Since then it seems like 90% or more of new titles are just variations on themes created back then. Starcraft? C&C? Both real-time strategy a-la Dune or even Empire. Quake? Unreal? Again, FPS games like Doom or Wolfenstein 3D.

What’s been really new and innovative in the past say… 9 years? The only thing I can think of that’s really fresh is the concept of games like Ultima Online or Everquest, and in many ways, even that’s just a graphical version of even older MUDs.

Don’t get me wrong, there were LOTS of good games released 1995-present. Fallout(even if it was a remake of Wasteland), Half-Life, Rainbow 6 1-3, Diablo I and II (some of my favorites), and some extraordinary takes on older concepts- Civilization III, Gettysburg! and the new AD&D games starting with Baldur’s Gate come to mind.

I think a good part of it is the rise of corporate influence in game production. I can’t remember what this was called in business school, but it’s the phenomenon where at first there are lots of companies in a market, then they gradually consolidate and start to look like each other. That’s what I think happened to gaming- it’s become the province of the corporate types, and is following a rather TV-esque path. If it’s not close to something out there, then it doesn’t get greenlighted.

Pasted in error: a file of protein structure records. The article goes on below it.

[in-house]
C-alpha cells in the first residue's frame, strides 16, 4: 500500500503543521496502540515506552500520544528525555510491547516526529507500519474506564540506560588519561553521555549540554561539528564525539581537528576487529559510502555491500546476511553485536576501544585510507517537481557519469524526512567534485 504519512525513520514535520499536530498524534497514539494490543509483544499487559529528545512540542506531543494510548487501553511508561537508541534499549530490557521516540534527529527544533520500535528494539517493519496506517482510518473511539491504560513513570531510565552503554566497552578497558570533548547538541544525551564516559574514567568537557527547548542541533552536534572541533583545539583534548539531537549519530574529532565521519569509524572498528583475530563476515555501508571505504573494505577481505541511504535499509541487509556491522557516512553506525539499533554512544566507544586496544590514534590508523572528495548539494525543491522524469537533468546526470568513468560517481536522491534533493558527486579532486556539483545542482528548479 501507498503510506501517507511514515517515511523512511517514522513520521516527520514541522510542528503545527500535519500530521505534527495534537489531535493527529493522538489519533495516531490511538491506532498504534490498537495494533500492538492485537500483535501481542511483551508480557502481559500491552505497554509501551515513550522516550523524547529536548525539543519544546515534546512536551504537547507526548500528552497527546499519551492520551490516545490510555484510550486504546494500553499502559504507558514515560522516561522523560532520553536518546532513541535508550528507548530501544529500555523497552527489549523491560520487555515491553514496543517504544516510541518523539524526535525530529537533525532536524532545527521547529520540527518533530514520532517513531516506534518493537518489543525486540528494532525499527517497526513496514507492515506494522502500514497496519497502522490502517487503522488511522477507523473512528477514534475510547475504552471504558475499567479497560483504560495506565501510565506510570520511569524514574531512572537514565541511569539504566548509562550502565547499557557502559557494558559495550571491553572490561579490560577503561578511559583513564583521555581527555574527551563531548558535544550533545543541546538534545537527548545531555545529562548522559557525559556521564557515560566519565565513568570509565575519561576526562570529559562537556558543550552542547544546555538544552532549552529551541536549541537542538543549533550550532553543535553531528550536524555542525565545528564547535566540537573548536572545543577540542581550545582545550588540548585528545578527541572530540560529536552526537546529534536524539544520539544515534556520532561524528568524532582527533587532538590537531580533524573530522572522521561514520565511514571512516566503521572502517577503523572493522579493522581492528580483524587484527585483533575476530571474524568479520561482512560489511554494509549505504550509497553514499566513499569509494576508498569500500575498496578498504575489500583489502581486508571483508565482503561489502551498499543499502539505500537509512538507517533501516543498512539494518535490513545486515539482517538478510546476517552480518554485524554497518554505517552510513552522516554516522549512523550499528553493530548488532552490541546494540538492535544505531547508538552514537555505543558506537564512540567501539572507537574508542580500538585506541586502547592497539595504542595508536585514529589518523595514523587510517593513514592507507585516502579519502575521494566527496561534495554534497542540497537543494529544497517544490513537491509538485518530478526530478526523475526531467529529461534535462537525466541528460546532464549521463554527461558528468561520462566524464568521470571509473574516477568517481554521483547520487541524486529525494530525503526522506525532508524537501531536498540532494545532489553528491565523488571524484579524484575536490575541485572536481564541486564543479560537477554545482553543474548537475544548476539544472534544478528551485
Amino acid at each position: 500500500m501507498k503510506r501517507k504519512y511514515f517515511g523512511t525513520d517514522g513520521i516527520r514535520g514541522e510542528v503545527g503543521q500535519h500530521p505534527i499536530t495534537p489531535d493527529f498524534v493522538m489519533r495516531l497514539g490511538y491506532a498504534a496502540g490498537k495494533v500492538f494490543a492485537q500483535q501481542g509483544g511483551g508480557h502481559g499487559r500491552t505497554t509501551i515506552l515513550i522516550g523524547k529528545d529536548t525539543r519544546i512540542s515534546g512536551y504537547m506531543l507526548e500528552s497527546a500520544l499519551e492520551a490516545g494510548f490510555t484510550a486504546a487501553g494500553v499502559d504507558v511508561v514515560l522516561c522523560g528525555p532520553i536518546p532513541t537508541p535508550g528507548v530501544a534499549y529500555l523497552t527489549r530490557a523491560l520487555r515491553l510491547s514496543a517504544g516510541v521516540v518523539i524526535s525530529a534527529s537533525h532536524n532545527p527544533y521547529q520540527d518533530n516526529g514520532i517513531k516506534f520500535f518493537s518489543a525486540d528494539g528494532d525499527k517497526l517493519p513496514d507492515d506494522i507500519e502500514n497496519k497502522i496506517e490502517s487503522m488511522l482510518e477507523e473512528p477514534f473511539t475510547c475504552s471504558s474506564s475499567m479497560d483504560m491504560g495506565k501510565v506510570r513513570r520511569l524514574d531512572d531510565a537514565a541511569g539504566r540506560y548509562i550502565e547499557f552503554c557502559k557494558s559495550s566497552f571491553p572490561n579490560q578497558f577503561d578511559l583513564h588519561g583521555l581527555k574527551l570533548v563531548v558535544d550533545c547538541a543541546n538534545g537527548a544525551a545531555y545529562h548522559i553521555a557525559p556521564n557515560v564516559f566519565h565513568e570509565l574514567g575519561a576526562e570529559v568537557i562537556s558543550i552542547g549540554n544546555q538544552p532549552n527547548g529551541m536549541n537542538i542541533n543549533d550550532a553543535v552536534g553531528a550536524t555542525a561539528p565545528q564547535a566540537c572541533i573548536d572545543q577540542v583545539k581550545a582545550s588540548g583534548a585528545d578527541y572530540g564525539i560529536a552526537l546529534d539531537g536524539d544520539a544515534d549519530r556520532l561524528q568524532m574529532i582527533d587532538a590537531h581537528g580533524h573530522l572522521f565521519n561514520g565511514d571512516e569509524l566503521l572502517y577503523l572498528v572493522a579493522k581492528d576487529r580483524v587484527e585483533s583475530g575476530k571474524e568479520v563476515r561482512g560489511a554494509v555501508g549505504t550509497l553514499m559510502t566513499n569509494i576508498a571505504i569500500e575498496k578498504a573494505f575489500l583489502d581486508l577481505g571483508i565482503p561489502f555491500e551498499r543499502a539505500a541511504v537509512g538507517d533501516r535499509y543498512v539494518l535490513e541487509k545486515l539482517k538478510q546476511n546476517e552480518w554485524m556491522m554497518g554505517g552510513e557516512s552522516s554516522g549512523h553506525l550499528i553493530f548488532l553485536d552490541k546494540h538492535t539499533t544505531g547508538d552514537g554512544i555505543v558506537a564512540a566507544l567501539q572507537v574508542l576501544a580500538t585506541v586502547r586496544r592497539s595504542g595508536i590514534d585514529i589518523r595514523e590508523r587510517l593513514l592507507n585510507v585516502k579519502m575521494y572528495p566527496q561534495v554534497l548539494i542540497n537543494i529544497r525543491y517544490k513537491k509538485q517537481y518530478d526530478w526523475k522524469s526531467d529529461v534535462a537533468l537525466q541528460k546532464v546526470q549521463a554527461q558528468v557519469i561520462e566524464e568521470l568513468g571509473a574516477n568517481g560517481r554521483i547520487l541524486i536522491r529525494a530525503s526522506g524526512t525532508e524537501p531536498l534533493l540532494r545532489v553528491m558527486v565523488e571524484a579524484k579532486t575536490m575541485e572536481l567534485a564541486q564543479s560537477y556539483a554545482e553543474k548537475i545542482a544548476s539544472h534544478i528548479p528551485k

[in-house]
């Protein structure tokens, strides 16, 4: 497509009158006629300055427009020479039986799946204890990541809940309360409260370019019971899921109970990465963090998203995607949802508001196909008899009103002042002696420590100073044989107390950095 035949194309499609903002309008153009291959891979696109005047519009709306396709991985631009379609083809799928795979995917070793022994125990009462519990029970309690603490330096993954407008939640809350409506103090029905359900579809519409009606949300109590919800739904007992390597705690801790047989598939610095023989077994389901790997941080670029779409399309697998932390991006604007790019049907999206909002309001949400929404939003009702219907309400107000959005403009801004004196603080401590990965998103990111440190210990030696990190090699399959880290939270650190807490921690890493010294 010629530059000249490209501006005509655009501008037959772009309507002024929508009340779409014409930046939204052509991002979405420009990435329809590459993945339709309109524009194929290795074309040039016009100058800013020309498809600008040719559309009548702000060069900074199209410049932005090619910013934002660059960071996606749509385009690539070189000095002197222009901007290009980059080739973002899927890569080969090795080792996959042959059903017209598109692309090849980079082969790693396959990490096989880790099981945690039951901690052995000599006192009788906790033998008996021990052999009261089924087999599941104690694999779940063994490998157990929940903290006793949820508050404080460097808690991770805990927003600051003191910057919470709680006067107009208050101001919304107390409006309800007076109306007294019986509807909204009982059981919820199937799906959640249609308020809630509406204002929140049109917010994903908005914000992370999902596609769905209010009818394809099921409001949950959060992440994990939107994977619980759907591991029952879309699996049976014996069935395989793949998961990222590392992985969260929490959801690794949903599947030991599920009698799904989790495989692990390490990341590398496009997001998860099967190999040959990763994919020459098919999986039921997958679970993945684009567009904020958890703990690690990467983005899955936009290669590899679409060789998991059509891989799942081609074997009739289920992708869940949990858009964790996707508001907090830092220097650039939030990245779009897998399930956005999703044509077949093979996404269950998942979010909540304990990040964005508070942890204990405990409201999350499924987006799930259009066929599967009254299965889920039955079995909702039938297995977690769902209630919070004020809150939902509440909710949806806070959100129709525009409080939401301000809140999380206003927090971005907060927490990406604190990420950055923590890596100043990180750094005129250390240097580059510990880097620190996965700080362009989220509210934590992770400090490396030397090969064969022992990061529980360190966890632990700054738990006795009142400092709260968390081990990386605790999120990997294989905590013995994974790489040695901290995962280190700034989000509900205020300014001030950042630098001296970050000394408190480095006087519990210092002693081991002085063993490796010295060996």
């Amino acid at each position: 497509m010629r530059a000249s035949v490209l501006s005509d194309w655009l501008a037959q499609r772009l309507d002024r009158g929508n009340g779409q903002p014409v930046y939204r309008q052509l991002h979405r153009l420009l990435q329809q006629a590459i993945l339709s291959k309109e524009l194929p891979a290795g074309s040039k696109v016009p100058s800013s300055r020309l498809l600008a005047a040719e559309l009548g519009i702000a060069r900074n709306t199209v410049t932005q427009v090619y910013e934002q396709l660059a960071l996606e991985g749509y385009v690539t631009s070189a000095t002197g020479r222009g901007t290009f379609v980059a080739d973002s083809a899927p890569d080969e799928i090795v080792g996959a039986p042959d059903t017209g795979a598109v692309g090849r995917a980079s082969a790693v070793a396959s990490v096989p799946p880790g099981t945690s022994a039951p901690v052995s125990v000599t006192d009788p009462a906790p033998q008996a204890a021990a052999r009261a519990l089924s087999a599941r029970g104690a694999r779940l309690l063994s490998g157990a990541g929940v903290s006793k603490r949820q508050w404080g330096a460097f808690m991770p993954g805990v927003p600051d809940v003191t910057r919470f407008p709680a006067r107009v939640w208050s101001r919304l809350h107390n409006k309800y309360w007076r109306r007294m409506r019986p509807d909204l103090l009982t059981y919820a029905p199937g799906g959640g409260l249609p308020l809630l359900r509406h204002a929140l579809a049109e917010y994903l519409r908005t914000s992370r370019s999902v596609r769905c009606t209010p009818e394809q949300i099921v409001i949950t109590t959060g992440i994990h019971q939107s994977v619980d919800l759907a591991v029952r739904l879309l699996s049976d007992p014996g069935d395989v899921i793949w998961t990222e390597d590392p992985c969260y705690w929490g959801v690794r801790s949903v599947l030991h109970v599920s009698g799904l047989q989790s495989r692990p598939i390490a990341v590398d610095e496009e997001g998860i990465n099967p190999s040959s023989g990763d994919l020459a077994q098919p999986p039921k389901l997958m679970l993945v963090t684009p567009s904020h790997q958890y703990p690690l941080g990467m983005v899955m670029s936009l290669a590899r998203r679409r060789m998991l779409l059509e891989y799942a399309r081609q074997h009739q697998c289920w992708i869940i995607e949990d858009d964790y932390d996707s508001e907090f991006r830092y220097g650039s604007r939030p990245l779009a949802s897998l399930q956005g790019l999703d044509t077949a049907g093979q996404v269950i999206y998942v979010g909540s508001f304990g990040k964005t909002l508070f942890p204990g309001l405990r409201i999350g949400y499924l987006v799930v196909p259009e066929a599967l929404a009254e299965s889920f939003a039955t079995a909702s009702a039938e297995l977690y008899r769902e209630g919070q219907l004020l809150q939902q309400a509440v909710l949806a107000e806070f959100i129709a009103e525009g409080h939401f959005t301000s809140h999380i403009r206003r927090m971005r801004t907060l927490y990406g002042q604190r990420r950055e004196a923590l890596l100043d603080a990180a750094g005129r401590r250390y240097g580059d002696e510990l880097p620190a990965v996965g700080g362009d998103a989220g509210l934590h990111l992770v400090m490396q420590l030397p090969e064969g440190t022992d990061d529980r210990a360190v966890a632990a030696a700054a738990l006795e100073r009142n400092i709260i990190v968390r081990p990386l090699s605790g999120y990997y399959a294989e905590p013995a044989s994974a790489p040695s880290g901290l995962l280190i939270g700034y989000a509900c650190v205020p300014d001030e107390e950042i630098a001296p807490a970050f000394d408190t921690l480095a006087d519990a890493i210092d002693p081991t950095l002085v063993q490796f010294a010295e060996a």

In my opinion, the state of gaming sucks when I can go to Best Buy or CompUSA once a month for 3 straight months and not see but 2-3 new games, and maybe 1 of them is worth buying.

Yeah, look what happened to EA and Mastertronic. Both were originally organized to give independent developers a voice in the market. EA is now huge and Mastertronic was absorbed into Virgin Entertainment, which subsequently got out of the software business.